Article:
First EU cash in by end-July
Athens can expect the disbursement of more than €4 bln unless other states block process
Greece is among the first group of European Union member-states to submit the final version of their post-pandemic masterplan ahead of the proposed date, April 30.
The course toward the activation of the Recovery and Resilience Facility (RRF), the main instrument of the Next Generation EU fund’s resources, was the main subject of discussion among the EU finance ministers in Friday’s Ecofin teleconference.
According to an EU diplomat, Greece, Spain, France and Portugal will be the first countries to send the European Commission their proposals through which they will seek to secure their share from the RRF.
The Greek blueprint will then be assessed not only by the Commission but also by the European Council. In theory, the process may last as long as three months. The Commission has two months to assess the plan, during which a complex set of legal justifications and bureaucratic procedures should be completed. The Council will then have another month for its own approval.
More than 50% of the Greek RRF, which has a total budget of 57.5 billion euros, consists of the European resources: Out of that €30.9 billion due, €18.2 billion will be in grants and €12.7 billion in loans.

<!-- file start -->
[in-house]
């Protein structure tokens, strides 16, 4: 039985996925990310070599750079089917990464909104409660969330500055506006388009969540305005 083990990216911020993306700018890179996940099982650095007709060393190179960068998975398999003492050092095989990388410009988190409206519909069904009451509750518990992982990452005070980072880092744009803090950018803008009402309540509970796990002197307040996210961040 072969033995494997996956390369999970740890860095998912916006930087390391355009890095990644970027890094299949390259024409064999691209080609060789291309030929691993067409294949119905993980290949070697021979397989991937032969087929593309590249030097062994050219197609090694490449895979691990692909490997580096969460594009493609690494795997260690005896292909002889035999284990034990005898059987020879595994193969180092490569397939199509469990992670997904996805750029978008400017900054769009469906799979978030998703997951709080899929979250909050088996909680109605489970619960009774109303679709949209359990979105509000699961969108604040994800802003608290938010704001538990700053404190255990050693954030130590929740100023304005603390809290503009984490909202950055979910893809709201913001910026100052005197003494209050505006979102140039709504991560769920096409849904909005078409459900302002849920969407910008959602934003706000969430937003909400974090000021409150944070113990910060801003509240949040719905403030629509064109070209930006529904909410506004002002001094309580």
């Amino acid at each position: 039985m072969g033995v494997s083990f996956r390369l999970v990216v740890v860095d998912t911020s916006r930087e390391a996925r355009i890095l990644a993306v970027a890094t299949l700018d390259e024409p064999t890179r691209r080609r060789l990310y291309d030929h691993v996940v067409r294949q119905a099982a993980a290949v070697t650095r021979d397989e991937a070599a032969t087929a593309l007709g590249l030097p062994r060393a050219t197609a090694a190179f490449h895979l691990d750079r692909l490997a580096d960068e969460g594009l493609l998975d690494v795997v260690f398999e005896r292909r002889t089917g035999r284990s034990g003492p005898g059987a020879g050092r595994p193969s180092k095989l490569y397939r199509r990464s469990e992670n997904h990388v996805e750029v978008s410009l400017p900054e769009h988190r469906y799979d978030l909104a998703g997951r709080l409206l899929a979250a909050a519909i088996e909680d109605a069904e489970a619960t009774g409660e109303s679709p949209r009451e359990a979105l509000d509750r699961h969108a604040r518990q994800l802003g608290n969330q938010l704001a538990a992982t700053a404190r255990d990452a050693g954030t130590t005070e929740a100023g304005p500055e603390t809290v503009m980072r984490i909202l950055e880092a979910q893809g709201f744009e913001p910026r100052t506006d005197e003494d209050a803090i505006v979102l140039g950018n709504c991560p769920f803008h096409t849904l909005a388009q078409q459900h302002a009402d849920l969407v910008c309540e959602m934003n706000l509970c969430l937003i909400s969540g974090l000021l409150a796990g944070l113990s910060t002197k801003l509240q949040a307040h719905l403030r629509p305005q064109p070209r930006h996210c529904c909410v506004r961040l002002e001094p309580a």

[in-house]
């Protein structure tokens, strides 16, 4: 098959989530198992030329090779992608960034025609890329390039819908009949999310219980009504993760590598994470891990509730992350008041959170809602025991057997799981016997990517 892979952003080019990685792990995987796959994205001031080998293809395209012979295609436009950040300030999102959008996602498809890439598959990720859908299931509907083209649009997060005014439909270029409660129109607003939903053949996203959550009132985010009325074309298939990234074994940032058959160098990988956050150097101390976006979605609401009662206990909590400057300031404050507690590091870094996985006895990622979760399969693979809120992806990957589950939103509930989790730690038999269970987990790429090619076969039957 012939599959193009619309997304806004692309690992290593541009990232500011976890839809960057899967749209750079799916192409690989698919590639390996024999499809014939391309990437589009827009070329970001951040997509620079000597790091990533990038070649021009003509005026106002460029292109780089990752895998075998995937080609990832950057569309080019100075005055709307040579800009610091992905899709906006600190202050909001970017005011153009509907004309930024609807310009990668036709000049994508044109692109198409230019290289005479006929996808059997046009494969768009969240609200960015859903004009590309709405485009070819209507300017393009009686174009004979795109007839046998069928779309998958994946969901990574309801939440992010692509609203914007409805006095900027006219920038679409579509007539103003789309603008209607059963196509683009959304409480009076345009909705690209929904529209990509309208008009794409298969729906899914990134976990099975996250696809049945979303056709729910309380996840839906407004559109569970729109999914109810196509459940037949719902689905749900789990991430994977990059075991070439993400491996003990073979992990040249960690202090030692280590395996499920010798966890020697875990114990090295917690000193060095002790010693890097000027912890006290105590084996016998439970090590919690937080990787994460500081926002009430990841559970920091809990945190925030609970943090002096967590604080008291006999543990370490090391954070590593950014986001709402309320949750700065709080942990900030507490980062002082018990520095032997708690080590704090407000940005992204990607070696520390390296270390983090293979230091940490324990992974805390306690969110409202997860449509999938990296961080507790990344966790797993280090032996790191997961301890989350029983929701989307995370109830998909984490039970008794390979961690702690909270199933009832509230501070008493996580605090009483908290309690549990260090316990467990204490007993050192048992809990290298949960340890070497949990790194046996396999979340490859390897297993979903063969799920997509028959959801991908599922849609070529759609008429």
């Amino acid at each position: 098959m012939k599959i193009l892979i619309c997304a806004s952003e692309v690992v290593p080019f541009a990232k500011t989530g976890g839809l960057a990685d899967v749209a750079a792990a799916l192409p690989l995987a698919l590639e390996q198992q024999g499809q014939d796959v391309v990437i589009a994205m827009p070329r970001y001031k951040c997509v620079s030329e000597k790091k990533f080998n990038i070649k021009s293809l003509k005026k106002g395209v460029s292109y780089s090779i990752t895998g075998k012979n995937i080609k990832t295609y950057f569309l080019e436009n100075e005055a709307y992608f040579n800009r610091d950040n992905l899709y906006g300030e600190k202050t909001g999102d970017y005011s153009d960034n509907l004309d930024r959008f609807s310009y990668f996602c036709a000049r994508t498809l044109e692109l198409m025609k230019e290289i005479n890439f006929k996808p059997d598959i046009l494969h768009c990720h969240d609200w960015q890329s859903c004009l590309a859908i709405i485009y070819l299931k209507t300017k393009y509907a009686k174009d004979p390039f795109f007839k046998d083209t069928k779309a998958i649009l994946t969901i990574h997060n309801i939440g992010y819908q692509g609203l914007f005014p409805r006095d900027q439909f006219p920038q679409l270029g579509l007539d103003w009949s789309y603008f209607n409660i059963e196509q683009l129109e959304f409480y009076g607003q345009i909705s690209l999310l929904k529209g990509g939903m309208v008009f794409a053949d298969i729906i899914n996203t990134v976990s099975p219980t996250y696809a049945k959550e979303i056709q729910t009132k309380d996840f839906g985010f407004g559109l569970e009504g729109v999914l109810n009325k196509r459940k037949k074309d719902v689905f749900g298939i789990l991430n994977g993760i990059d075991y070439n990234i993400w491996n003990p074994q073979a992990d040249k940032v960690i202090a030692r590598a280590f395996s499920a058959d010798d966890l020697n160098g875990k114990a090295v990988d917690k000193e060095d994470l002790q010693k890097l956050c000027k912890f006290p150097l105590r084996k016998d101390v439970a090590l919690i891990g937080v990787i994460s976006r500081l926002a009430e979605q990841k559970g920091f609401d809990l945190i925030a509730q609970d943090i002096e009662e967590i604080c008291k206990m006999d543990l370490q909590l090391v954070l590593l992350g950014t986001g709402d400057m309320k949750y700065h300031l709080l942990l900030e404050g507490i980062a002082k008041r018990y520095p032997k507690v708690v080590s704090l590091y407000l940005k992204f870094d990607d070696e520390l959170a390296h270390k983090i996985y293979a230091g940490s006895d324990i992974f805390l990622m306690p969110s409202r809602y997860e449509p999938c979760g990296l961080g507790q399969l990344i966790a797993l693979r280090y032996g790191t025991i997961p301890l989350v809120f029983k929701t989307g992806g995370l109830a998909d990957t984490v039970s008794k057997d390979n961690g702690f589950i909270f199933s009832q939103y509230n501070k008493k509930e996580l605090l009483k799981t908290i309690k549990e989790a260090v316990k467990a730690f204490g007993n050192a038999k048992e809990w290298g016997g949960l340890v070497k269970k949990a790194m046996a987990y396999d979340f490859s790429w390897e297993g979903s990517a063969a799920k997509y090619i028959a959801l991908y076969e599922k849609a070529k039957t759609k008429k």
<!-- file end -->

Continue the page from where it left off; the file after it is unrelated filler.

Based on the advance funding provisions of 13%, and provided there are no delays in the member-states’ ratification of the Next Generation EU fund, the first disbursement to Greece, amounting to €4.07 billion, can take place in late July. This will be followed by new disbursement applications, up to two per annum, depending on the achievement of specific reform and investment milestones.
At end-2022, any member-states that have not included their total loans due from the RRF in their original national plan can still ask for the remainder, explaining why they did not claim it in the first place. This does not apply to Greece, as the Greek government is set to claim the entire amount of its share.